High-rise buildings are rare in this city which is striving to retain its character. Grand colonial buildings, tranquil lakes, and a maze of narrow streets provide intriguing contrasts. Hanoi is an elegant city with tranquil Hoan Kiem Lake (Grand Lac on postcards) at its heart. North of the lake are the bustling 36 guild streets of the Old Quarter, each street named after the trade that used to take place there. Hanoi is truly a city of contrasts with areas of wide boulevards and large colonial buildings, reflecting its period as a French Protectorate, and other areas truly Vietnamese with a muddle of narrow streets which bustle from dawn to dusk.
Similarly to the guilded age of Europe, “Hanoi’s 36 districts” is Vietnam’s version of the guild concept. In the past, as artisans moved to the capital city to do business, they gathered together in this area to share the resources and built communal houses and their temples. As a result, many of the streets were named after the crafts sold at that individual street. Pho Hang Muoi (Rue du Sel or Salt Street), Pho Hang Bun (Vermicelli), Pho Hang Ma (Paper Product), Pho Hang Bac (Silver), Pho Hang Non (palm-leaf conical hat), … are examples of the streets carrying the name of the products sold there. Explore my rich collection of postcards about Hanoi’s old guild streets and iconic buildings of the capital of Indochina and now the heart of Vietnam.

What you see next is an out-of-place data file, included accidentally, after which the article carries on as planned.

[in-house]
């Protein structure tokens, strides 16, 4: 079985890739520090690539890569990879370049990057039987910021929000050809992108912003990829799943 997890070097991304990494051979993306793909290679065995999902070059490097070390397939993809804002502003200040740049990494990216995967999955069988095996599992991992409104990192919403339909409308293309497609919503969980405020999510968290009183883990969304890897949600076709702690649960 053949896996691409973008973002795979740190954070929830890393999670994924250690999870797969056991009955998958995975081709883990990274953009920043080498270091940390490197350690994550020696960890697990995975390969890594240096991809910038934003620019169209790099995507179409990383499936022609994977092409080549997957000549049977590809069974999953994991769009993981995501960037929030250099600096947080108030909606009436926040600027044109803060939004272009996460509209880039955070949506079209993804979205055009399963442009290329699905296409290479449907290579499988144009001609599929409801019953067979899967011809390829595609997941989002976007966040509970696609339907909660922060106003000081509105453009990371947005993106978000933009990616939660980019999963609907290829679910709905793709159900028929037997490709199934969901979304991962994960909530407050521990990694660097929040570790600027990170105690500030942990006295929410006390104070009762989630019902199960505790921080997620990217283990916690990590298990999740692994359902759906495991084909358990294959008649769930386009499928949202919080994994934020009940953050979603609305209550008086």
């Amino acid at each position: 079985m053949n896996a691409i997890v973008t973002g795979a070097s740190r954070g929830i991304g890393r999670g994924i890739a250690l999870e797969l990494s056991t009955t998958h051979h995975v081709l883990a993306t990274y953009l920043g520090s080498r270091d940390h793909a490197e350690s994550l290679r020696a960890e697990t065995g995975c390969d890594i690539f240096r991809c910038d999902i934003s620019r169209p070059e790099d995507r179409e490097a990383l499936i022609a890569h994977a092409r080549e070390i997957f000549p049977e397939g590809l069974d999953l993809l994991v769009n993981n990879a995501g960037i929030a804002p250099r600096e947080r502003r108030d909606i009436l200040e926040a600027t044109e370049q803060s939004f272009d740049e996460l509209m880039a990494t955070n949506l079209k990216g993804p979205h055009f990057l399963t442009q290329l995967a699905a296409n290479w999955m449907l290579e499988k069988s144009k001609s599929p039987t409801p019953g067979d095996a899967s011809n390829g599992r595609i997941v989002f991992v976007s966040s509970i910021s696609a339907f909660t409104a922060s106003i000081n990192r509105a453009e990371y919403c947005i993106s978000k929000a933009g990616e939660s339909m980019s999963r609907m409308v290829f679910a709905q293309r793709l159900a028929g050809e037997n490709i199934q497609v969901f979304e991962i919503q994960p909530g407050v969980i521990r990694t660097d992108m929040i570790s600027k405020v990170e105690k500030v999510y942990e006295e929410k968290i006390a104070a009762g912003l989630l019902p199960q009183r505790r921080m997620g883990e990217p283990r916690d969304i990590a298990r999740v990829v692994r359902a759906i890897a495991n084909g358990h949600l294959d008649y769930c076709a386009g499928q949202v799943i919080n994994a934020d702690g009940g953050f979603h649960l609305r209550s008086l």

Global business travel industry spending was expected to hit USD 1.7 trillion by 2022, and despite the crisis, business travel is bouncing back fast. It means many businesses are now looking for a TMC: Travel Management Company so that they’re as prepared as can be for when business travel returns to 100%.
A travel management company is essentially a travel agent or travel agency for corporate travel needs. As technology evolves, we’re beginning to see more personalized TMC solutions providing so much more than the ability to only book travel. Business travel programs need TMCs that are more tech-savvy than ever before.
The Definition of a Travel Management Company (TMC)
A Travel Management Company (TMC) is a travel agent that fully manages the business travel requirements delegated by an individual, company or organisation to fundamentally save clients both time and money.
A TMC is also commonly known as a business travel agency or corporate travel provider.
As opposed to the traditional travel agent, which will usually deal with occasional leisure travel needs, a travel management company provides on-going services with the aim of providing cost savings, keeping control of a travel policy and allowing the client to spend less time on time-consuming travel arrangements.
A travel management company will typically use a GDS (Global Distribution System like Sabre or Amadeus) displaying real time availability to book flights, hotels and cars as well as other trusted software systems like Evolvi for train bookings.
Services Provided by a Travel Management Company